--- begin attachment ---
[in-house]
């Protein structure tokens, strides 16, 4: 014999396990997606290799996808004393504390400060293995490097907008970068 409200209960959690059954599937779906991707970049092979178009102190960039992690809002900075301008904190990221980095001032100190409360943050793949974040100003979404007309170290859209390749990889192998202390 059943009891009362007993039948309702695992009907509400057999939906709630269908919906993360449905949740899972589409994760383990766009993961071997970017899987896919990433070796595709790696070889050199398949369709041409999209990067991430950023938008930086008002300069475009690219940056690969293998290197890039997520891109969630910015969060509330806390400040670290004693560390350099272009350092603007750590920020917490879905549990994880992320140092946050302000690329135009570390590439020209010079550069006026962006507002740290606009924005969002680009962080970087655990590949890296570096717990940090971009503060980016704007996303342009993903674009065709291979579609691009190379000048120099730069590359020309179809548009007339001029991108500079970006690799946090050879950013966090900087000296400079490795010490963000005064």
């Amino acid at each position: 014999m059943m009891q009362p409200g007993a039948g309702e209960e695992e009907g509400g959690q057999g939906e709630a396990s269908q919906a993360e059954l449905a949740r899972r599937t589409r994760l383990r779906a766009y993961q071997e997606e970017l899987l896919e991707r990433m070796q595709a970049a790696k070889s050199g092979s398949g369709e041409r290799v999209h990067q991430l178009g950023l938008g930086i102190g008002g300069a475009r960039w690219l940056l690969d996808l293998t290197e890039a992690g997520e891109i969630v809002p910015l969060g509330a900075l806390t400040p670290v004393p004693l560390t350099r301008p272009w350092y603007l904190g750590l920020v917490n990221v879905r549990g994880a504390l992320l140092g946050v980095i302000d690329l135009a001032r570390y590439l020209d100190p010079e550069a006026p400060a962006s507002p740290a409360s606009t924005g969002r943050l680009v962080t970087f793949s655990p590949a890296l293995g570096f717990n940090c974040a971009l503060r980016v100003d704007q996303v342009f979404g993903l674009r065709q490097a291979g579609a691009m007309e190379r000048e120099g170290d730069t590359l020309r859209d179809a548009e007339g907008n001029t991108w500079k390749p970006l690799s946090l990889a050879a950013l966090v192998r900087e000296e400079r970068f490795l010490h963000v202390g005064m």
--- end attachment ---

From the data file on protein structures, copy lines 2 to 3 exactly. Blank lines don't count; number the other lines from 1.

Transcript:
């Protein structure tokens, strides 16, 4: 014999396990997606290799996808004393504390400060293995490097907008970068 409200209960959690059954599937779906991707970049092979178009102190960039992690809002900075301008904190990221980095001032100190409360943050793949974040100003979404007309170290859209390749990889192998202390 059943009891009362007993039948309702695992009907509400057999939906709630269908919906993360449905949740899972589409994760383990766009993961071997970017899987896919990433070796595709790696070889050199398949369709041409999209990067991430950023938008930086008002300069475009690219940056690969293998290197890039997520891109969630910015969060509330806390400040670290004693560390350099272009350092603007750590920020917490879905549990994880992320140092946050302000690329135009570390590439020209010079550069006026962006507002740290606009924005969002680009962080970087655990590949890296570096717990940090971009503060980016704007996303342009993903674009065709291979579609691009190379000048120099730069590359020309179809548009007339001029991108500079970006690799946090050879950013966090900087000296400079490795010490963000005064």
């Amino acid at each position: 014999m059943m009891q009362p409200g007993a039948g309702e209960e695992e009907g509400g959690q057999g939906e709630a396990s269908q919906a993360e059954l449905a949740r899972r599937t589409r994760l383990r779906a766009y993961q071997e997606e970017l899987l896919e991707r990433m070796q595709a970049a790696k070889s050199g092979s398949g369709e041409r290799v999209h990067q991430l178009g950023l938008g930086i102190g008002g300069a475009r960039w690219l940056l690969d996808l293998t290197e890039a992690g997520e891109i969630v809002p910015l969060g509330a900075l806390t400040p670290v004393p004693l560390t350099r301008p272009w350092y603007l904190g750590l920020v917490n990221v879905r549990g994880a504390l992320l140092g946050v980095i302000d690329l135009a001032r570390y590439l020209d100190p010079e550069a006026p400060a962006s507002p740290a409360s606009t924005g969002r943050l680009v962080t970087f793949s655990p590949a890296l293995g570096f717990n940090c974040a971009l503060r980016v100003d704007q996303v342009f979404g993903l674009r065709q490097a291979g579609a691009m007309e190379r000048e120099g170290d730069t590359l020309r859209d179809a548009e007339g907008n001029t991108w500079k390749p970006l690799s946090l990889a050879a950013l966090v192998r900087e000296e400079r970068f490795l010490h963000v202390g005064m």